clock menu more-arrow no yes

Filed under:

Opening Day Countdown: Jimmy Nelson #52

New, comments

We're just a regular deck of playing cards away from opening day. To celebrate we're going to take a look at number 52 jersey wearing Jimmy Nelson.

Benny Sieu-USA TODAY Sports

The Brewers are in the middle of what could already be considered a rather successful rebuild. There have been plenty of trades, and figure to be several more before it's all said and done. In a rebuild, every player is available for a price. But some should be harder to pry away, even if their major league performance to date isn't stellar. One such player is Jimmy Nelson.

In a total of 256.2 IP with a 4.21 ERA and 3.97 FIP. While it's not that impressive, it's also not awful. The majority of those innings came last year when he made 30 starts, throwing 177.1 IP with a 4.11 ERA and 4.10 FIP. That's the line of a pretty reasonable fourth starter. Those types are very expendable and one might think any offer should be considered. However that assumes Jimmy Nelson is just a pretty reasonable fourth starter. And there is enough evidence to suggest he can be better.

For one thing, he slightly improved his swinging strike rate from 9.2% in 2014 (69.1 IP) to 10.0% last year. That's right around league average (9.9%), as is his 19.7 K% (lg avg is 20.4%) which improved from an 18.3% in 2014. Again we see average numbers, but it's encouraging to see even modest improvements. Playing at the major league level is hard and sometimes it just takes time for guys to figure things out.

And figuring things out is something Jimmy Nelson has proven adept at in the past. It has probably been talked to death at this point, but Nelson spent his minor league career splitting time a different levels each year. And when he first graduated to a new level he would struggle a bit--not entirely unexpected for any prospect. But the next year at the same level, he would make significant improvements. I think we all expected or hoped this would happen at the major league level. And by some measures it did to a degree. It just wasn't the big jump we were hoping for. But we're not talking about adjusting to AA or AAA. We're talking about adjusting to the most competitive level of baseball that exists. Maybe we should have expected it to take him longer to adjust than it did in the minors.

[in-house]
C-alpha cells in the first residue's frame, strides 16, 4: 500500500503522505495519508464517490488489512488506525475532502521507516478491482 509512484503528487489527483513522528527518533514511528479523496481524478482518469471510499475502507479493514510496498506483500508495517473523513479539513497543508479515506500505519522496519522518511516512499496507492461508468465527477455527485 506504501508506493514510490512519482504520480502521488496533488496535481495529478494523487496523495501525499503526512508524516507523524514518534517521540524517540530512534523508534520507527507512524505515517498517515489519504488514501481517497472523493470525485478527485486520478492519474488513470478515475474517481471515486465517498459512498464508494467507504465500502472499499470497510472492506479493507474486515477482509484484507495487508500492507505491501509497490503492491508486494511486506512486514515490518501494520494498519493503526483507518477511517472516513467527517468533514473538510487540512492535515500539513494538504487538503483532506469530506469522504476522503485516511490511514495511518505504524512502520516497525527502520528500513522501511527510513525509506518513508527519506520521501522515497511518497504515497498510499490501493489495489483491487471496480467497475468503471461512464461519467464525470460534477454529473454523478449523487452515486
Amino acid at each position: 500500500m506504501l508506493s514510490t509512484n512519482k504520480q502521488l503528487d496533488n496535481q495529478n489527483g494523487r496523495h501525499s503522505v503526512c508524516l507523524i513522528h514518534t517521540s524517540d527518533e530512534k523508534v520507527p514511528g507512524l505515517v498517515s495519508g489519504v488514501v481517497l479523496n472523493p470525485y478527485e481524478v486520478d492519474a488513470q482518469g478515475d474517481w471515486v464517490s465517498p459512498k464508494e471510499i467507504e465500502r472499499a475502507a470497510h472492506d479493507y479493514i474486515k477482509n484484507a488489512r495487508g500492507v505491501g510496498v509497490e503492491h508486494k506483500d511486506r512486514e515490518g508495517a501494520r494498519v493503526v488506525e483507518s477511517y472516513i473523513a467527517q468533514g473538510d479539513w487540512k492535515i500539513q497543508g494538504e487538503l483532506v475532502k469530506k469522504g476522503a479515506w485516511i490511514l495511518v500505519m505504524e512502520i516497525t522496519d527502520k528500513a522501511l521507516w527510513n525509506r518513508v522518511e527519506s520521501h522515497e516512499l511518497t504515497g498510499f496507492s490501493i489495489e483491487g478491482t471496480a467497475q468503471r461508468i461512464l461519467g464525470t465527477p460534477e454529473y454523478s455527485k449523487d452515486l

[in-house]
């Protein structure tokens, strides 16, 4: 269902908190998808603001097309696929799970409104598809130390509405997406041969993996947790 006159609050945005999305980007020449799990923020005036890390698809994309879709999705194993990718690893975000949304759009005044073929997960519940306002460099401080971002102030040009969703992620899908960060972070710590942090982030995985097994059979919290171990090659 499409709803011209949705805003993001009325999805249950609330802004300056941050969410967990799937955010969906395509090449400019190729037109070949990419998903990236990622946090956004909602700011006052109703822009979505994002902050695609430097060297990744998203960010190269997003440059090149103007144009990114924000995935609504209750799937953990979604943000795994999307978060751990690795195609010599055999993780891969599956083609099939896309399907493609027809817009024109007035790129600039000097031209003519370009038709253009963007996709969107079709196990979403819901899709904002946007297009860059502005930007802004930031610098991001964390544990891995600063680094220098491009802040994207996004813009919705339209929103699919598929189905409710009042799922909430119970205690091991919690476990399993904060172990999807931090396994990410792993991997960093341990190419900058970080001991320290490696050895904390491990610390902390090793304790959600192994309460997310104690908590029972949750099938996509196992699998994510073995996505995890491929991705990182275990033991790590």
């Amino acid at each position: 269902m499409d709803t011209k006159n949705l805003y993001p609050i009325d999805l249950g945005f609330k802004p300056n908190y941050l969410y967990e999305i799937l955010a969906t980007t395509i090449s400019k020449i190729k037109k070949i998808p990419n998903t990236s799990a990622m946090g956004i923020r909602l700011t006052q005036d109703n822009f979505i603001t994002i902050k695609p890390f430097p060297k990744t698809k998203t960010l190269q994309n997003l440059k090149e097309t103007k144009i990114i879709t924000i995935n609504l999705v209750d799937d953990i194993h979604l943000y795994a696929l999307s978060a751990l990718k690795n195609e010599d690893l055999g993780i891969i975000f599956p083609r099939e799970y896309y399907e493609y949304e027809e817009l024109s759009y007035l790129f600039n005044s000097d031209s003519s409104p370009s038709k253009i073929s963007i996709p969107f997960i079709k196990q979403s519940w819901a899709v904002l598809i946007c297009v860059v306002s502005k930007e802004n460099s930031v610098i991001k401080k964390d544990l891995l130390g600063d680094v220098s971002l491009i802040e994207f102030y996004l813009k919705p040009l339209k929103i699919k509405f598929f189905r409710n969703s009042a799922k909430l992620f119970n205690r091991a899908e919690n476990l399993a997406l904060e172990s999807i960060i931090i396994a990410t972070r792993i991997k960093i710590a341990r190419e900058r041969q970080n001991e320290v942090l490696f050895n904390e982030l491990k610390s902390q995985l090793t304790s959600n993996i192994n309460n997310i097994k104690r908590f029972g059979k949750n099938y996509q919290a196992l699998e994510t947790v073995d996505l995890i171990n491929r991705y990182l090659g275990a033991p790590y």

And lastly, he introduced a brand new pitch last year. His knuckle curve sounded like a "best shape of his life" type spring training story. But he brought the pitch into the regular season and it actually looked really good. Well, at least for a while. Its movement started to lose its form a bit towards the end of the season and as a result started looking a lot like his slider--which is not a good thing. But it was just the first full season he threw the pitch. So I think it's fair to hold at least some measure of hope he can better repeat the pitch with more repetition.

If he can throw his knuckle curve throughout a whole season, like he did in the first half of 2015, that should be enough to improve his production. And if he continues modest improvements in his strikeout rate, like he did from 2014 to 2015, that should be enough to improve his production. If he can do both things, then he might be in store for a significant improvement in his production. And that's why the Brewers aren't going to trade him. He could very well be the best starting pitcher in their entire system.

Statistics courtesy of FanGraphs